This is a short work in the universe of a book I’ve been working on called “Tales of the Grey.” I plan to post more from this work sporadically and eventually weave it into a whole collection.

“This is immortality,” Druren waved is arm at the room of suffering bodies.
People lay on 60 some beds in various states of distress. A man without legs sat quietly listening to music. Next to him a woman with an abscess on her neck moaned softly, occasionally rubbing at the wound. In a corner under a sound dampening field a man without any limbs and covered in sores sat screaming.
“The man in the dampening field is a candidate for euthanasia at this point,” Druren shook his head. “Sadly most all the rest are not.”
Firrenne ad asked to see the room in preparation of her defense. She would have to overcome this obstacle to the continued legalisation of the drug Methuselec.
“Where do they go from here?” she asked.
“They are evaluated, treated, and exported. Most to the moon, where the lower gravity can ease their suffering. Sometimes to family arrangements, whee a loved one can care for them. A small amount request suspended animation. The rest end up in Bangalore.”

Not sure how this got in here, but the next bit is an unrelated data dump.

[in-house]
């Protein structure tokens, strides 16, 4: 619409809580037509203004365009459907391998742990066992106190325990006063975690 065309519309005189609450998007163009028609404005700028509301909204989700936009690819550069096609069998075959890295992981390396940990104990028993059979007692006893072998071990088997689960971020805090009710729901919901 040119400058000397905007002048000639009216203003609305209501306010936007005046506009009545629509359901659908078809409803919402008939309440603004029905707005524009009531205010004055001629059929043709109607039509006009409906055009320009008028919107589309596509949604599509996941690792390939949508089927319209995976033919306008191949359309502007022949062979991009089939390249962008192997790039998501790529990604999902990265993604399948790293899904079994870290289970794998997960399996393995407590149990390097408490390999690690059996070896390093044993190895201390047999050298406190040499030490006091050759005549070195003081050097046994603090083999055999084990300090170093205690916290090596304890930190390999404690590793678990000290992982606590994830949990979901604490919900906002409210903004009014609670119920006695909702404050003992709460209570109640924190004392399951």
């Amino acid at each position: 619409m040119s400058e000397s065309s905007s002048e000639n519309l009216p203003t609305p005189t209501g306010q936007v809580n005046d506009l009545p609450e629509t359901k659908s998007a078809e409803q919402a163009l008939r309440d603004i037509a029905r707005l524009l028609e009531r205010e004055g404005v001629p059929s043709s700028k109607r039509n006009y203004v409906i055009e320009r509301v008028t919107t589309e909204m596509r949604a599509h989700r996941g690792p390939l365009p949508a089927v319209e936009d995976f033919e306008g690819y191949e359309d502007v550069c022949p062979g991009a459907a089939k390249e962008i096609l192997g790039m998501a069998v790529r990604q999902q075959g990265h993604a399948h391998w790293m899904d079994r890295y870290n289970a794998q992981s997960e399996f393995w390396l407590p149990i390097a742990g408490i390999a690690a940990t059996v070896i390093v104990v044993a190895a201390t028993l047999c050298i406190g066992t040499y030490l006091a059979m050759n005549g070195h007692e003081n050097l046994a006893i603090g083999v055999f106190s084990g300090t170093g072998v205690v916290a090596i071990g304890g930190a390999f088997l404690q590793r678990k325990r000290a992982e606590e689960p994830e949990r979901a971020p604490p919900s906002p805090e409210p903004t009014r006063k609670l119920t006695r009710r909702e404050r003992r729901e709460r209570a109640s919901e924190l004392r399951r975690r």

Firrenne shook her head. She knew of the hospice in Bangalore that attended to the unwanted sick. It was the last great concentration of human suffering, populated heavily by those who sought immortality. “How many go there?”
“Less than five percent. I send no more than, oh.– I’d say – ten a year, tops.”
“Dr. Druren, may I ask you a question then?”
“Of course. Off the record?”
“Yes. Although I may wish to depose you on it later, your answer now is only for ,y background. Do you think Methuselec should no longer be manufactured?”
Druren let out a low sigh. “Yes and no. It is a drug with a false promise. One series of doses over three months has the permanent effect of making you immortal. But it can regenerate you or cure disease. It essentially only ensures brain function. That means the vast majority of those who take it will end up here. Instead of a natural death they will have untold prolonged suffering until they choose euthanasia. I do not think anyone shold ever take Methuselec. But if the manufacturer is ordered to cease making it, then it will be made anyway and made worse.”
“So what do you think the answer is?”
“Bureaucracy Ms. Firrenne. I think in this case paperwork could save many. Make the procedure laborious. Make it tedious. Make enough successful applications that a black market will not arise, but make it boring to try to get. That will cut the amount of users more effectively than any law.”